Feelings amongst tasks
An exhibition in Bladr, Copenhagen
Curated by Jir Sandel
Pandora was the first woman created by the gods. Hephaestus moulded her from
clay, shaping her perfectly. Aphrodite blessed her with grace and femininity and
Athena taught her crafts. Hermes made her stubborn and deceitful. Zeus gave her a
jar full of mysterious gifts and told her not to open it.
But because she was created mischievous, Pandora opened the vase, and all the terrors, tears, and evils hidden there by the gods rushed out and spread in the world like leaves in the wind. Pandora hurried to close the lid, and only one gift remained trapped in: hope. The curiosity for what-is-hidden-inside is the fuel of capitalistic society. While individuals are held responsible for causing the planet's collapse in pursuing the satisfaction of their egos, the gods' plans are being fulfilled. The gilded, intricately carved box turns rusty and hideous once opened: waste to be discarded as soon as its packaging function is extinguished. It is yet to be understood whether expectation as the sole thing kept locked inside is a benefit for humanity or a further bane.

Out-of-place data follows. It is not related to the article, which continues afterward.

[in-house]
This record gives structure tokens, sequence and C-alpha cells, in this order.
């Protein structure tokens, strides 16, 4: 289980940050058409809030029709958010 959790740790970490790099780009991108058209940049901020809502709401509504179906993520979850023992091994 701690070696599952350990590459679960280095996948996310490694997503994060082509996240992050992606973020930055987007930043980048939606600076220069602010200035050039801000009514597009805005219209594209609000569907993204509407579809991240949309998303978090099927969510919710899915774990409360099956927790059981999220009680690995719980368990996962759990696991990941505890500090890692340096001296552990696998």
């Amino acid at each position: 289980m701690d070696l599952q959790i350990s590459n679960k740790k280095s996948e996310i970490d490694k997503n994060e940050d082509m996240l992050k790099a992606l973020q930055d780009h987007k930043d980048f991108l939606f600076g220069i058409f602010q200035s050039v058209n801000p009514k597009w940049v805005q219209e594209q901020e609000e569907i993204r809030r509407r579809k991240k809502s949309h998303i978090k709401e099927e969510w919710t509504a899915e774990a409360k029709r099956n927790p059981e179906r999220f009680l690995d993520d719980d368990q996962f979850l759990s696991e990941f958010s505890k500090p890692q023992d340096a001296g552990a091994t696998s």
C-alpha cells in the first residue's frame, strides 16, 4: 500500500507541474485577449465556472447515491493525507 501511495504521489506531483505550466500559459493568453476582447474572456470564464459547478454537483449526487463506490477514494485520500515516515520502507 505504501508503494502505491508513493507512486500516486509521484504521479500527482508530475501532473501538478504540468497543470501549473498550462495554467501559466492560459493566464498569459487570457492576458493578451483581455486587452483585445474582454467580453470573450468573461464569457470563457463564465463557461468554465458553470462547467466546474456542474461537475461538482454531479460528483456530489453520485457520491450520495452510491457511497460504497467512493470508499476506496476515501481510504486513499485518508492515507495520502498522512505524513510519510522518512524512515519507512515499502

Originally, bags were for men only, as women were not entitled to bring any personal possession around. Then a purse was given to them and, with it, the price for their own emancipation. As Anne Boyer puts it in Garments Against Women, an object is not only a projection of the human body, its wellness or lack of rest, but also the body's place in a larger market of labour, goods, and cultural production.
The container's role is to carry and protect the content - even to care for it and allow its growth and development in case the content is a living or spiritual form. It's a delicate balance between control and trust that is played on flexibility and exchange.
When the container becomes hard and stiff and heavy as metal, the content will either kill or die.
Text by Paola Paleari
Sculptures made in collaboration with Annie Åkerman